New life near for two old buildings

URBAN LANDSCAPE

Historic: The George Wells House and the London Coffee House in Fells Point are being stabilized so interiors can be renovated for new occupants.

May 11, 2000|By Edward Gunts | Edward Gunts,SUN STAFF

TWO OF BALTIMORE'S oldest and most historic buildings soon will have a new life.

Contractors have begun stabilizing the London Coffee House and the George Wells House in Fells Point so that their interiors can be renovated for new occupants.

The George Wells House, at 1532-34 Thames St., will become headquarters for CANUSA Corp., a paper recycling brokerage with offices elsewhere in Fells Point.

The London Coffee House, at 854 S. Bond St., will reopen as a working coffeehouse and setting for educational programs about Baltimore's maritime heritage.

The restoration work was initiated by the Society for the Preservation of Federal Hill and Fells Point, a nonprofit organization that purchased the buildings for $100,000 total in 1998 and will continue to own the land beneath them.

CANUSA is serving as the developer for the project, which includes construction of a four-story building connecting the two historic structures and an addition on the west side of the Wells House.

"The community has worked hard to save these buildings," said Romaine Somerville, executive director of the preservation society. "We're finally on our way."

The preservation society acquired the vacant buildings from Constellation Real Estate Group, a subsidiary of Baltimore Gas and Electric Co., to make sure they are preserved as part of the rejuvenated Fells Point waterfront.

The London Coffee House, built from 1770 to 1772, was a Revolutionary War meeting place and is considered the oldest remaining commercial structure in Fells Point. The adjoining George Wells House belonged to a renowned shipbuilder who operated an inn on the premises until about 1810.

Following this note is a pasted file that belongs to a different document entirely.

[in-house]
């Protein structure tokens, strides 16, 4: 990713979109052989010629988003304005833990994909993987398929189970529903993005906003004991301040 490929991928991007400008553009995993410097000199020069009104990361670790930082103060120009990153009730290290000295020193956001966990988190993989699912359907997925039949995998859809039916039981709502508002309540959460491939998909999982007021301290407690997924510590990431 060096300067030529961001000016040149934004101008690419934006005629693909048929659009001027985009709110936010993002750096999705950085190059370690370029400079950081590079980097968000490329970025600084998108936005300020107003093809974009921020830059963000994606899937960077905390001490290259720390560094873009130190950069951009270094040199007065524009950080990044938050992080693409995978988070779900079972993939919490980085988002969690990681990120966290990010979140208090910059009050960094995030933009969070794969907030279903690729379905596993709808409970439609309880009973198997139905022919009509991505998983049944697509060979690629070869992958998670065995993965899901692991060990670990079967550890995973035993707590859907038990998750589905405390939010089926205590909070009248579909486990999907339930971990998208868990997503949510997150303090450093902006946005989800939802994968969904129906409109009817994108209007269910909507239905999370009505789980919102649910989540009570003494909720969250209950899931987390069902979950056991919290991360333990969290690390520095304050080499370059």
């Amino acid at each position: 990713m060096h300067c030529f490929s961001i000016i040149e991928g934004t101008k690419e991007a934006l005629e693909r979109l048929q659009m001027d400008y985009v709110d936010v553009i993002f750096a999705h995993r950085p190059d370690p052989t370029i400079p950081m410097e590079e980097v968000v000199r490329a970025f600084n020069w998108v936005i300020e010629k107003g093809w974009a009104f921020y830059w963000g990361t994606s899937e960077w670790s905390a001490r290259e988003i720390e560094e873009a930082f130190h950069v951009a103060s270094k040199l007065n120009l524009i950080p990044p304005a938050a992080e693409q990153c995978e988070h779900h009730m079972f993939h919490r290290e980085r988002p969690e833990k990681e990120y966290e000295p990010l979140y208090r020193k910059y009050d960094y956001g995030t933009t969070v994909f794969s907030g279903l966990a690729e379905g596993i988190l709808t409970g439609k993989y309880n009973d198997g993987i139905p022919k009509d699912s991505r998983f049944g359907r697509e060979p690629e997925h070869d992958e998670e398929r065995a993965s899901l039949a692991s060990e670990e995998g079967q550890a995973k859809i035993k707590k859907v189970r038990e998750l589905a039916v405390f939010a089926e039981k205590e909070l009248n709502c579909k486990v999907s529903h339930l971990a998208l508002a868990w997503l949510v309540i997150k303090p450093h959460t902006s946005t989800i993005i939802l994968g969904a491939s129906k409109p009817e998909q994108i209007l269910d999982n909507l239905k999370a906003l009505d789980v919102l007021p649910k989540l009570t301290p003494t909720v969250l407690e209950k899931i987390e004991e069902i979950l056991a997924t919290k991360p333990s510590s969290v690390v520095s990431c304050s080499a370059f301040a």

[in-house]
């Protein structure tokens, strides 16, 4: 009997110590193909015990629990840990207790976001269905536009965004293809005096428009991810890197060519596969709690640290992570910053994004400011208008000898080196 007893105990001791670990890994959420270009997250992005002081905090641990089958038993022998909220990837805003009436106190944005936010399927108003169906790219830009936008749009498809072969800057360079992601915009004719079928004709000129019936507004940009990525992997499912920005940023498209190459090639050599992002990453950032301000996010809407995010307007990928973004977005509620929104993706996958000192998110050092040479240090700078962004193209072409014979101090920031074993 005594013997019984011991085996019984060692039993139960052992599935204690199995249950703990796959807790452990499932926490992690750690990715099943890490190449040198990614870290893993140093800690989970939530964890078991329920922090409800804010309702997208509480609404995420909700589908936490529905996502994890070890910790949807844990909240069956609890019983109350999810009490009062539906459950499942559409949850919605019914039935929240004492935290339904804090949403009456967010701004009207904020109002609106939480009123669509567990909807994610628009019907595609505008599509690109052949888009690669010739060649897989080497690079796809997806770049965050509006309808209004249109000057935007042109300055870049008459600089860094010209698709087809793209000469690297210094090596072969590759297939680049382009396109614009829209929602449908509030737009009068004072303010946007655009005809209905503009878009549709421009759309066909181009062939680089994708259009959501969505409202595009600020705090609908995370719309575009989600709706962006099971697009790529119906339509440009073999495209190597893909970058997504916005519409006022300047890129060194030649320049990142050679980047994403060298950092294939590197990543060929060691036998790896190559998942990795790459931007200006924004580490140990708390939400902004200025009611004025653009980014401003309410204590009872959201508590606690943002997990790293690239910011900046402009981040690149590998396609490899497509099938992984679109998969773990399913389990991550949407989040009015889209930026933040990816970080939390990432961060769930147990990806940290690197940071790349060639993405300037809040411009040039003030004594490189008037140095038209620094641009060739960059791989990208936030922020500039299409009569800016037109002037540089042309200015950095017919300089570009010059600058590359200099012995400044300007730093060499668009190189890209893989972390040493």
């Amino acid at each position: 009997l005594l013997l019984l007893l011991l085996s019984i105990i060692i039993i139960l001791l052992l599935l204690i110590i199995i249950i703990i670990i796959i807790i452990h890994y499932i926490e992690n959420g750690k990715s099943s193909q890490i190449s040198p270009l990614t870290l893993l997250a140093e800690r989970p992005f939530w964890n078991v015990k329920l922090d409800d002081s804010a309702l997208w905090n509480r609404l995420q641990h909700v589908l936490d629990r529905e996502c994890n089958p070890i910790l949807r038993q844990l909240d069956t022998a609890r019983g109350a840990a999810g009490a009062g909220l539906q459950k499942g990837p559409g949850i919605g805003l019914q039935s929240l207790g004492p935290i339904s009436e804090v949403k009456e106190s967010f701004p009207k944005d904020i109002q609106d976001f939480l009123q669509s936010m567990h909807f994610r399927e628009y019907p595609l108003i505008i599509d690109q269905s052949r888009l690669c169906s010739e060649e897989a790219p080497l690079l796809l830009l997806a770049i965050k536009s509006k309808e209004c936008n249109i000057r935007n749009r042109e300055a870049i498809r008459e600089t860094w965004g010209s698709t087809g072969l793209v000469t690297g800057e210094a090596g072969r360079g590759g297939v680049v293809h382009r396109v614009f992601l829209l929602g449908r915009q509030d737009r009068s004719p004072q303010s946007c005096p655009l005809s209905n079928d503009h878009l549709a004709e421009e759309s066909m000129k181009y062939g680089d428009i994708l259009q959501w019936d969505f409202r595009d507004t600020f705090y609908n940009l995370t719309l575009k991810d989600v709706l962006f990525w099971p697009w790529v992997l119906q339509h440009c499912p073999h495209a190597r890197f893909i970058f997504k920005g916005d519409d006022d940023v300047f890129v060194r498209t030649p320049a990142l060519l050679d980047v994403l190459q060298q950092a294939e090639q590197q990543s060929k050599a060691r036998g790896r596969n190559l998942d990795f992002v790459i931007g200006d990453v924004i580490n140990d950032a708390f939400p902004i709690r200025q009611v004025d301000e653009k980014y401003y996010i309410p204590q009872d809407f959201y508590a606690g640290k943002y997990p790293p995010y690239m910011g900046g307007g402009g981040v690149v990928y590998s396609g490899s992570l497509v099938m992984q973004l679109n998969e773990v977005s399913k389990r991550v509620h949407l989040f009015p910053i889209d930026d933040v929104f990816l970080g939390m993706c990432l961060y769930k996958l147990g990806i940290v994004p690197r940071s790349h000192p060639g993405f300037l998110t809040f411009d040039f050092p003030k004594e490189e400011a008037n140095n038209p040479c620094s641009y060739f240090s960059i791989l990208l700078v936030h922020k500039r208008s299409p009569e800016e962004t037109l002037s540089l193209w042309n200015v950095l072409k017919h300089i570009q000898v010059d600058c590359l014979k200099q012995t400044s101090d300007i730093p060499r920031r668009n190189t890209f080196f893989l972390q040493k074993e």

Founded in 1982, CANUSA has outgrown its offices on Shakespeare Street and approached the society about using the George Wells property as a place to expand.

CANUSA Vice President Tim Pickering said the company plans to lease about 4,000 square feet of upper-level office space for its headquarters, leaving 10,000 square feet of office and retail space that will be available for lease to others.

The society has agreed to stabilize the exterior at a cost of about $25,000, and CANUSA will finance additional restoration work in return for a lease agreeable to both parties, Somerville said. The estimated cost of improvements beyond the shell stabilization work is $1.8 million, Pickering said.

After the coffeehouse reopens, the preservation society wants to use it to teach people about Fells Point history.

The coffeehouse was "the cradle of all economic development in the area," Somerville said. "Before there were phones and faxes, if you wanted to do business, you went to the coffeehouse and waited for someone with a common interest to come in. It was also a center for political debate."

David H. Gleason & Associates of Baltimore is the project architect. Worcester Eisenbrandt Inc. of Baltimore is the general contractor for the stabilization project. Somerville said she hopes to see both structures restored and occupied within a year.

18 preservation grants awarded in Maryland

The London Coffee House restoration is one of 18 preservation projects in Maryland that have been selected this spring to receive preservation grants under the Save Maryland's Treasures program.

A partnership of the Maryland Commission for Celebration 2000, the Maryland Historical Trust and Preservation Maryland recently announced awards totaling $470,000 for the projects.

The Fells Point preservation society will receive $22,500 to fund interior restoration of the coffeehouse. Grants also will be used to help preserve or study: the Maynard-Burgess House in Annapolis; America's first radar system, known as SCR-270, in Linthicum; the S. J. Martenet and Co. collection of maps and other survey materials; the 1906 Steam Tug Baltimore; Todd's Inheritance in Baltimore County; the Harriet Tubman birth site near Cambridge; the 1881 Talbot County Sheriff's House and Jail; and Providence House in Queen Anne's County.

Also, the Principio Iron Furnace property in Cecil County; Teackle Mansion in Princess Anne; the St. John's Site in St. Mary's City; the Wm. B. Tennison, a two masted sailing "bugeye" at Calvert Marine Museum; His Lordship's Kindness, a Georgian residence in Clinton; the National Park Seminary in Silver Spring; the Barton Archaeological Site in Allegany County; the 1913 Hagerstown Fairgrounds entrance building; and the South Mountain Battlefield in Frederick and Washington counties, site of a crucial Civil War conflict.

Baltimore Sun Articles
|
|
|
Please note the green-lined linked article text has been applied commercially without any involvement from our newsroom editors, reporters or any other editorial staff.